Chasing Ghosts: Capt. James Davis Dickson
I hadn’t been much aware of Capt. JD Dickson until a relative wrote to me about him last summer. The message came out of the blue – I hadn’t known the man before – and in it, Jim Powers, Jr. explained that he had been doing extensive family history research and had found our mutual connection to David Madison Dickson, Sr. and Mary Ann Goss. Thus, he and I are distant cousins.
Capt. James Davis Dickson, who stands squarely in Jim’s patrilineal heritage, is only one step removed from mine. Capt. Dickson was one of the younger children of this couple who Jim and I have in common, and one of his older brothers, David Madison Dickson, Jr., was my great-great-grandfather. And he should not be confused with my great-grandfather, also named James Davis Dickson. I can only assume that the JD Dickson in my direct family line was named for his father’s younger brother, the man in Jim’s direct family line.
Attached to his email, Jim sent his very solid telling of Capt. JD Dickson’s life and accomplishments. Capt. Dickson was born in the midst of the Civil War, in 1862, as the eighth of eleven children. He went to the Baptist-affiliated Howard College in western Alabama – the school that later became Samford University – then moved back across the state to found both the newspaper and the “first graded public school” in then-fledgling Alexander City.
Though Jim’s information has JD Dickson co-founding the Alexander City Outlook, the newspaper’s About Us page explains it a little differently. According to its telling, the newspaper was founded in 1884 by a man named Adolphus Longshore, before Capt. JD Dickson bought it in 1892, after a succession of short-term owners. It was Dickson who renamed the paper The Outlook, and that name obviously stuck. It has been 125 years.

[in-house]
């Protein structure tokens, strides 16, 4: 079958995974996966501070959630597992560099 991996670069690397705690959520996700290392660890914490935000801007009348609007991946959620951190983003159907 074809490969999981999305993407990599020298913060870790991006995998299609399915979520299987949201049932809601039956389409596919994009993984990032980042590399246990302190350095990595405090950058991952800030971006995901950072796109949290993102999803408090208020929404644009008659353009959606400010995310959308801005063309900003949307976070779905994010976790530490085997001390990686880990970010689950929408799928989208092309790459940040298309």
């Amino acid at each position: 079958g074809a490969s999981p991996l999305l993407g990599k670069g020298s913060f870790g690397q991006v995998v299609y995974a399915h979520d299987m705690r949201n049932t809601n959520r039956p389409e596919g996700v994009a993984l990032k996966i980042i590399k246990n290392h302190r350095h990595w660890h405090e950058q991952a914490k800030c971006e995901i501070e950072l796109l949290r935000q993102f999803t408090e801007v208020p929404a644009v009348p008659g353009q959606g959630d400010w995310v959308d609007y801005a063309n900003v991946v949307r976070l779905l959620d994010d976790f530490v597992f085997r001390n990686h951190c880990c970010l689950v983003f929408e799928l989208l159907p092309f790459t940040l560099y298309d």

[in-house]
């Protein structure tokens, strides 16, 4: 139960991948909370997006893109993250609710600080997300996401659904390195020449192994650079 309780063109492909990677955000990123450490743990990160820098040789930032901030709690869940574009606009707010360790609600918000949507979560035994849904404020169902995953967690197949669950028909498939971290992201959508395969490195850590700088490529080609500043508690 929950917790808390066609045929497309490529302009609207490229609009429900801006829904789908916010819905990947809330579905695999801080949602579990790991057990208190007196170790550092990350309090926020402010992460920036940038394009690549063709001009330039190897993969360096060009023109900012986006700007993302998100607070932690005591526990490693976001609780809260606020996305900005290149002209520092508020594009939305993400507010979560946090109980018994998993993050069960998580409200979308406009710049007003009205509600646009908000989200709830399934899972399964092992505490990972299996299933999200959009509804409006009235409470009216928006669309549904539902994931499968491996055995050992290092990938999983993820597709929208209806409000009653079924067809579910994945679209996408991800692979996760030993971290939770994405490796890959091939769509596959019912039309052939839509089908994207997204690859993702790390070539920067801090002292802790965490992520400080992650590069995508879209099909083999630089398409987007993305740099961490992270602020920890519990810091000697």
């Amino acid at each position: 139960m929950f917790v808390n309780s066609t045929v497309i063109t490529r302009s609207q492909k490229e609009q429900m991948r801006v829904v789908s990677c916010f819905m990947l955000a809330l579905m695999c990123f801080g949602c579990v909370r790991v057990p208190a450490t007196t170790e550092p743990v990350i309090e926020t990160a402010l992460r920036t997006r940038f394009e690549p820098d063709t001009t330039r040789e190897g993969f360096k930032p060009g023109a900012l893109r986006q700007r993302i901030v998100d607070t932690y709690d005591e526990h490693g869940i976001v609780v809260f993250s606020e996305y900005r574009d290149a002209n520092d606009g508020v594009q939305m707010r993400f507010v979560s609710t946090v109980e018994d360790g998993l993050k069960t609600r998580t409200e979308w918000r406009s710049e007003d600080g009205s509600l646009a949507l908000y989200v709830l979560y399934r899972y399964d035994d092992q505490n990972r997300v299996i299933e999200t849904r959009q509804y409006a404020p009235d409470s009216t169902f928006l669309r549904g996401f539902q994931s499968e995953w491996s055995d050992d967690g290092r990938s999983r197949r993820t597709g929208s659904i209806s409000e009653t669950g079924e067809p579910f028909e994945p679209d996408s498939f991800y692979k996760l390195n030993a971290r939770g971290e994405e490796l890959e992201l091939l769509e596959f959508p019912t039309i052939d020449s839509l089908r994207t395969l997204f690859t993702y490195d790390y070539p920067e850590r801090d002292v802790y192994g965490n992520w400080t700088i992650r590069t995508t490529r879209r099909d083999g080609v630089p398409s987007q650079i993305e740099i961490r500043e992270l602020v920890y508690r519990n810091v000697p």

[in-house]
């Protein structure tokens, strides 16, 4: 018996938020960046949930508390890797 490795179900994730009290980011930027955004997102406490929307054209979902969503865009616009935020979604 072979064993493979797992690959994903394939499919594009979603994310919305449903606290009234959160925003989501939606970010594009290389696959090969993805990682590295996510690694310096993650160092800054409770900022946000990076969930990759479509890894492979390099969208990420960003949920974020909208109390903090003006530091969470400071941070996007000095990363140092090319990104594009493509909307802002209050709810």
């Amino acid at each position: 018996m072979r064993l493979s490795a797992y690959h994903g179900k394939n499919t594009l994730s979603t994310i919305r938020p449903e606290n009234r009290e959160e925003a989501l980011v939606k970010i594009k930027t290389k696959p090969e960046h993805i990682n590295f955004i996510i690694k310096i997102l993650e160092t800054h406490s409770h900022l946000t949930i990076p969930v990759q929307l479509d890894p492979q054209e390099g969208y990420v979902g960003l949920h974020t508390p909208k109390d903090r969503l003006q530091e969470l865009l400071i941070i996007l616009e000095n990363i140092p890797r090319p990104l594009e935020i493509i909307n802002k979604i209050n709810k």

But JD Dickson’s accomplishments didn’t end there. The designation of Captain came from his service in Cuba during the Spanish-American War in the late 1890s. His life and work later carried him to Texas, and his successes even led to a write-up in Time magazine in 1926. James Davis Dickson died in 1933 and is buried in San Jose Burial Park in San Antonio, Texas.
Though I can’t count Capt. JD Dickson among the men whose lives, father-to-son, led to mine, his presence in the family tree is compelling to me for other reasons. First, Jim’s message gave me a fuller understanding of how the Dicksons came to be in Texas. In the mass of information on our family, there appears a whole separate Texas branch that I’ve spent little time exploring, mainly since my branch stayed in Alabama. Second, since we spend a fair amount of time at Lake Martin in the summers, I sometimes read the Alexander City Outlook and would never have had any clue that my great-great-grandfather’s little brother had a hand in starting it over a century ago.
This is why family history is so important to explore— for all people. When I went to Dallas last fall, to the Arts Schools Network conference, thought leaders and school leaders kept saying over and over: you have to know where you’re going, and you can’t know that until you know who you are and where you’ve been. They may have been talking about arts schools, but that guidance has a larger importance. Our connections to places, to events, and to cultures come through the people who experienced them before us, and then brought those experiences to us by building what we would later experience for ourselves. That foundational element of our lives, of history being personal, is the truest – and most under-appreciated – element of modern American culture, which tends value newness over everything else. While a forward-looking attitude is integral — Capt. JD Dickson had one, after all — looking backward sometimes is equally so.